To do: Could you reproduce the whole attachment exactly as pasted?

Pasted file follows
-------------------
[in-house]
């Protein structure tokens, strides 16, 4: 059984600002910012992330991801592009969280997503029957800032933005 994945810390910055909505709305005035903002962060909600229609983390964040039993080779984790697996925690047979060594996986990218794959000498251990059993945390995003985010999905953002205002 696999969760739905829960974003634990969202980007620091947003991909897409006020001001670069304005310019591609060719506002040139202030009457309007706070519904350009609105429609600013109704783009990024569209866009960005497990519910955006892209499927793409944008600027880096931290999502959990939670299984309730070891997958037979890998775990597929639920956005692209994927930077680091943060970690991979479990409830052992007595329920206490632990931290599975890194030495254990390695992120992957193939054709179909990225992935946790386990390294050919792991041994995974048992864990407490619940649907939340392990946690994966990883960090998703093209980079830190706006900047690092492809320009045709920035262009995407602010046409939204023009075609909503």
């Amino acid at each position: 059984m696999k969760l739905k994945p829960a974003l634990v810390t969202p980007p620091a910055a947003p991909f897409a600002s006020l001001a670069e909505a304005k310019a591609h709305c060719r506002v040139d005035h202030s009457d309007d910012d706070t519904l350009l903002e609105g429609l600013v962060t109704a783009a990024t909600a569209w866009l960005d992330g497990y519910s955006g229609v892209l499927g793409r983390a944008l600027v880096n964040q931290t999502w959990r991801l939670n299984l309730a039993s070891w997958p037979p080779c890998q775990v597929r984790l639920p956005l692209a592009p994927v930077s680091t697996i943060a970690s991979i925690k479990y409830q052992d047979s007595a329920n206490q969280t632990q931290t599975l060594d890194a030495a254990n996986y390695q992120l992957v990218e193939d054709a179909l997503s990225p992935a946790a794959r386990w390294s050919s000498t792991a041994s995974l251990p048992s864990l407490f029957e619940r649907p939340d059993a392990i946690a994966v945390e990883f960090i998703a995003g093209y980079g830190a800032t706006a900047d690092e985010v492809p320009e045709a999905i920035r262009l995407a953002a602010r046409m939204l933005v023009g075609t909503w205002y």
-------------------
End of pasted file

[in-house]
């Protein structure tokens, strides 16, 4: 059984600002910012992330991801592009969280997503029957800032933005 994945810390910055909505709305005035903002962060909600229609983390964040039993080779984790697996925690047979060594996986990218794959000498251990059993945390995003985010999905953002205002 696999969760739905829960974003634990969202980007620091947003991909897409006020001001670069304005310019591609060719506002040139202030009457309007706070519904350009609105429609600013109704783009990024569209866009960005497990519910955006892209499927793409944008600027880096931290999502959990939670299984309730070891997958037979890998775990597929639920956005692209994927930077680091943060970690991979479990409830052992007595329920206490632990931290599975890194030495254990390695992120992957193939054709179909990225992935946790386990390294050919792991041994995974048992864990407490619940649907939340392990946690994966990883960090998703093209980079830190706006900047690092492809320009045709920035262009995407602010046409939204023009075609909503």
């Amino acid at each position: 059984m696999k969760l739905k994945p829960a974003l634990v810390t969202p980007p620091a910055a947003p991909f897409a600002s006020l001001a670069e909505a304005k310019a591609h709305c060719r506002v040139d005035h202030s009457d309007d910012d706070t519904l350009l903002e609105g429609l600013v962060t109704a783009a990024t909600a569209w866009l960005d992330g497990y519910s955006g229609v892209l499927g793409r983390a944008l600027v880096n964040q931290t999502w959990r991801l939670n299984l309730a039993s070891w997958p037979p080779c890998q775990v597929r984790l639920p956005l692209a592009p994927v930077s680091t697996i943060a970690s991979i925690k479990y409830q052992d047979s007595a329920n206490q969280t632990q931290t599975l060594d890194a030495a254990n996986y390695q992120l992957v990218e193939d054709a179909l997503s990225p992935a946790a794959r386990w390294s050919s000498t792991a041994s995974l251990p048992s864990l407490f029957e619940r649907p939340d059993a392990i946690a994966v945390e990883f960090i998703a995003g093209y980079g830190a800032t706006a900047d690092e985010v492809p320009e045709a999905i920035r262009l995407a953002a602010r046409m939204l933005v023009g075609t909503w205002y």